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[p. 36]
Dear Hannah, may your morn as brightly shine
And your meridian be
From those dark vapors free
Which overshadowed mine.

According to Brooks' ‘History of Medford,’ revised by Mr. Usher, ‘in May, 1811, Miss Ann Rose of London, opened a day school for girls in the brick edifice known as the “Fort” on Governor's Lane; and in November, 1812, she and Miss Hannah Swan of Medford converted it into a boarding school, and soon found their house filled with young ladies from the best families in the state. The good influence of this academy can hardly be overstated. Uniting extensive literary accomplishments with the highest moral qualifications, these ladies performed their legislative and executive duties with dignity and quietness, and labored to give that instruction which develops all the powers for health, usefulness and station. They lived to receive showers of blessings from grateful pupils.’ Ann Rose married Joseph Swan, a brother of Hannah Swan, January 16, 1817; he was a merchant, educated in the counting room of Hon. William Gray. She died November 23, 1860, aged seventy-two. Their home previous to 1829 was the Garrison House, and later the Puffer House.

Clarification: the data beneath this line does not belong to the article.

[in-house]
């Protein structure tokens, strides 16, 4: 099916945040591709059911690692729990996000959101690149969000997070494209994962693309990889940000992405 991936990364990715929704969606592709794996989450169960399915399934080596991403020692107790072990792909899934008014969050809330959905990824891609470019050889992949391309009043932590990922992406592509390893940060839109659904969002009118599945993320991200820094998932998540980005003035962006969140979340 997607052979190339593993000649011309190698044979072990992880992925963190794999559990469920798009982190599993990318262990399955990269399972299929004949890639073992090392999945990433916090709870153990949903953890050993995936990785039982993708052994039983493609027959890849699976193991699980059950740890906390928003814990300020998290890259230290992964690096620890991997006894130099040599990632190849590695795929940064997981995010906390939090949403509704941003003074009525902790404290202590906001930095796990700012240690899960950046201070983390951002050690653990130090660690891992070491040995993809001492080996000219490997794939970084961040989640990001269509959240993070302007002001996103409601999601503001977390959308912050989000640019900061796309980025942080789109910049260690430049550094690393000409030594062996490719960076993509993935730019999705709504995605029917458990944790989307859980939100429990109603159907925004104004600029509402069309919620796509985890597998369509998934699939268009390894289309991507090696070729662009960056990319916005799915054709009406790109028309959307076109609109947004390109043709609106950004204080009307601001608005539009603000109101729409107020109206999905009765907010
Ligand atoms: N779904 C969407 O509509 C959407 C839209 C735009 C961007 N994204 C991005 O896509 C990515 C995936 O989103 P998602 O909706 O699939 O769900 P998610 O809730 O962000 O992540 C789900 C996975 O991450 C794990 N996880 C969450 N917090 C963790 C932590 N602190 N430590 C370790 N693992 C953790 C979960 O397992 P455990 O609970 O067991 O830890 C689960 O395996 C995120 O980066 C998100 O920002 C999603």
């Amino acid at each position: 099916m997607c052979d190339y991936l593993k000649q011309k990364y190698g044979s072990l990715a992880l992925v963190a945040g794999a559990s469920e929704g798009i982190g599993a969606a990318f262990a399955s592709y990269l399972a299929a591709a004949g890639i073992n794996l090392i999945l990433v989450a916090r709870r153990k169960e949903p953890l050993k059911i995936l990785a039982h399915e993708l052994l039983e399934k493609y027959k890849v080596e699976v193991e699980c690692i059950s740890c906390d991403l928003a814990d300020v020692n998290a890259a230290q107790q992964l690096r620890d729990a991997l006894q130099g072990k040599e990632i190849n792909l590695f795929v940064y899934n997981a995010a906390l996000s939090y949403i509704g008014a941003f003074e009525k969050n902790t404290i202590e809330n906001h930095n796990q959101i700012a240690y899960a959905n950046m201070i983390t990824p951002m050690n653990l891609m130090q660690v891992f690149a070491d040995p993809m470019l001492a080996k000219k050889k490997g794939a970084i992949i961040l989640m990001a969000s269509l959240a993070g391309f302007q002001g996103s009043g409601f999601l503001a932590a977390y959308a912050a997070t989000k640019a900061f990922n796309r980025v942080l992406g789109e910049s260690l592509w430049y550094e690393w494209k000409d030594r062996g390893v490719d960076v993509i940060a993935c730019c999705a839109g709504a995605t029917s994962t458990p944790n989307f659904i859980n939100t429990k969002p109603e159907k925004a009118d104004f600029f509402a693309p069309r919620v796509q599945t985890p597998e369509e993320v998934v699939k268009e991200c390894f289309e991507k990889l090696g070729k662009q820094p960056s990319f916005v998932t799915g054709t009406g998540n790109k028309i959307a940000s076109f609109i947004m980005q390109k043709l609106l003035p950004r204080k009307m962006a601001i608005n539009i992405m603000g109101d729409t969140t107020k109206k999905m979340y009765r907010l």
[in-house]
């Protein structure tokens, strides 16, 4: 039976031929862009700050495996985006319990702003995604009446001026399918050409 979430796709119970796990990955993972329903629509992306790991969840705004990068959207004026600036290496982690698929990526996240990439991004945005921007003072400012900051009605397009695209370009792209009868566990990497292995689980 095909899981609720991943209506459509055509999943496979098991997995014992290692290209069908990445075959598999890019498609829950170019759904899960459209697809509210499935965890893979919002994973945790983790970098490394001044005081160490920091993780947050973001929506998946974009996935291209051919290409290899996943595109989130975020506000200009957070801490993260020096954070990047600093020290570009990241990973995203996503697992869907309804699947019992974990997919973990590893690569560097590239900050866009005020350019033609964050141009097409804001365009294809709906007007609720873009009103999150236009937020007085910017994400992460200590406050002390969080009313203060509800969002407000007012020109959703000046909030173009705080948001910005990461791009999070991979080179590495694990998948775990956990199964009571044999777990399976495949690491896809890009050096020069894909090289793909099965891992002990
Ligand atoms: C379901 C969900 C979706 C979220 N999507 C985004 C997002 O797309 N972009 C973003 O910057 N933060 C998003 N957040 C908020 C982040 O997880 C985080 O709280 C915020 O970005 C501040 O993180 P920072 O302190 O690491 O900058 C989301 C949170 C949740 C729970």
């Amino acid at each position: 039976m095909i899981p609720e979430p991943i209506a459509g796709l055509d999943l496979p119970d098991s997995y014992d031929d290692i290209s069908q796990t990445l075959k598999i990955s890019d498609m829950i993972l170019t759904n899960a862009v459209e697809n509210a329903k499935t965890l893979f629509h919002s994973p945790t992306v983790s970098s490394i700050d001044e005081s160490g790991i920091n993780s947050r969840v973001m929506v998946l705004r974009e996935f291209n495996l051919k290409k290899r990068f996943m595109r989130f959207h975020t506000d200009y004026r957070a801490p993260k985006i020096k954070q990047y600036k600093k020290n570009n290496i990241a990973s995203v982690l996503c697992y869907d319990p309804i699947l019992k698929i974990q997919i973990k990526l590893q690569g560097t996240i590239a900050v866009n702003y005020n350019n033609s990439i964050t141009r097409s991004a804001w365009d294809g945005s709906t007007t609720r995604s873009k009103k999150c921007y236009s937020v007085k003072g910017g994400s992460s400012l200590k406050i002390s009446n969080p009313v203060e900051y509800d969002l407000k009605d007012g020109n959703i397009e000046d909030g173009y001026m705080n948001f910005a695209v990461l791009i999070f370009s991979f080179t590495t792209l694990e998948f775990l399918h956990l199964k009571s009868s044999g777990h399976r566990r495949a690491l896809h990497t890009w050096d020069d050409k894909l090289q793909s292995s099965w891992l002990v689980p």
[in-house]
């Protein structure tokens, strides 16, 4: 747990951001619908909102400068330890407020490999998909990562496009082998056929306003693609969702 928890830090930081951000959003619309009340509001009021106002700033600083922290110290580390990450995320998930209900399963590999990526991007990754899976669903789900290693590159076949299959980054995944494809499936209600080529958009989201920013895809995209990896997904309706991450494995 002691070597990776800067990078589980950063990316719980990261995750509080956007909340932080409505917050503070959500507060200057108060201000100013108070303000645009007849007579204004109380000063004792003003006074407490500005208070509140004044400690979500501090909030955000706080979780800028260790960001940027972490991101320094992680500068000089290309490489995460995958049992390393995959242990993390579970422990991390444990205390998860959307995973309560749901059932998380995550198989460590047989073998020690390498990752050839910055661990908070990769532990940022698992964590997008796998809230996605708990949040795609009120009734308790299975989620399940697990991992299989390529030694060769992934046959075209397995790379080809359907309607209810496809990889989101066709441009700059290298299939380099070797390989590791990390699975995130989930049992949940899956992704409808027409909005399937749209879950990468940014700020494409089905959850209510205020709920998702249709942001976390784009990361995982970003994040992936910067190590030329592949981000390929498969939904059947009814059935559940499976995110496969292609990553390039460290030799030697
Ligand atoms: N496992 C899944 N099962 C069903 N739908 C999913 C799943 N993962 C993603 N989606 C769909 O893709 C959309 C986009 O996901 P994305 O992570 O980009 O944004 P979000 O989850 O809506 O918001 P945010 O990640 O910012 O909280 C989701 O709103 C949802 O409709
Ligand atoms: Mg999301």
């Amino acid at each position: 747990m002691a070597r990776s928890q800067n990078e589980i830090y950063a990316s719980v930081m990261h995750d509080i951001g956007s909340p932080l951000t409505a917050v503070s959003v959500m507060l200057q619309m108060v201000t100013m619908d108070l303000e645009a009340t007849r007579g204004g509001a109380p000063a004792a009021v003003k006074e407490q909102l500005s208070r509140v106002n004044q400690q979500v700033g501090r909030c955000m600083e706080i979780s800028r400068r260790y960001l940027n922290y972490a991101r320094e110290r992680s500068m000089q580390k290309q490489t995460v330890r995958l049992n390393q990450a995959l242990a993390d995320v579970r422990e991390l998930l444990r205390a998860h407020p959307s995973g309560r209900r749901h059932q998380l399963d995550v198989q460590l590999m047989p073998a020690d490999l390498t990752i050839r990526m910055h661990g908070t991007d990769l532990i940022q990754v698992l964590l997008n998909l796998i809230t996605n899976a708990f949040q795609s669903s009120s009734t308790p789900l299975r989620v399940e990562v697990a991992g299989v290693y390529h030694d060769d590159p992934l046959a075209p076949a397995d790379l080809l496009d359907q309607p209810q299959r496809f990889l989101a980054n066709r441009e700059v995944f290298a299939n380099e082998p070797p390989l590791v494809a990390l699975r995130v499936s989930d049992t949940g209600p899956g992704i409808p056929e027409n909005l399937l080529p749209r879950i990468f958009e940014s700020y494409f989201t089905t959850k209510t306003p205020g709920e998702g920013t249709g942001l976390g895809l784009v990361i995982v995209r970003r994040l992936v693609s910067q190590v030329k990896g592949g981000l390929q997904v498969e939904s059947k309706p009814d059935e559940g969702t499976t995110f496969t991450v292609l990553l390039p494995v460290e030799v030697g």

Another pupil mentioned, Peggy Tufts, was the daughter of Samuel Tufts. She married Samuel Swan, the eldest son of Major Swan. It is supposed that his vessel was wrecked and all on board lost on Cape Cod, March 31, 1823. He was a contemporary and school friend of Col. Alex. S. Brooks and Dudley Hall. For years Mrs. Swan did not give up hope of his return, and during that time never locked the street door at night. She died November 29, 1863, aged eighty-four. Their house was next above the church.

Lydia Bishop was the daughter of John, Jr., and Lydia Holmes Bishop. She married Nehemiah Parsons of Boston, March 9, 1804. In October 12, 1805, appears in the Boston Weekly Magazine the following poem

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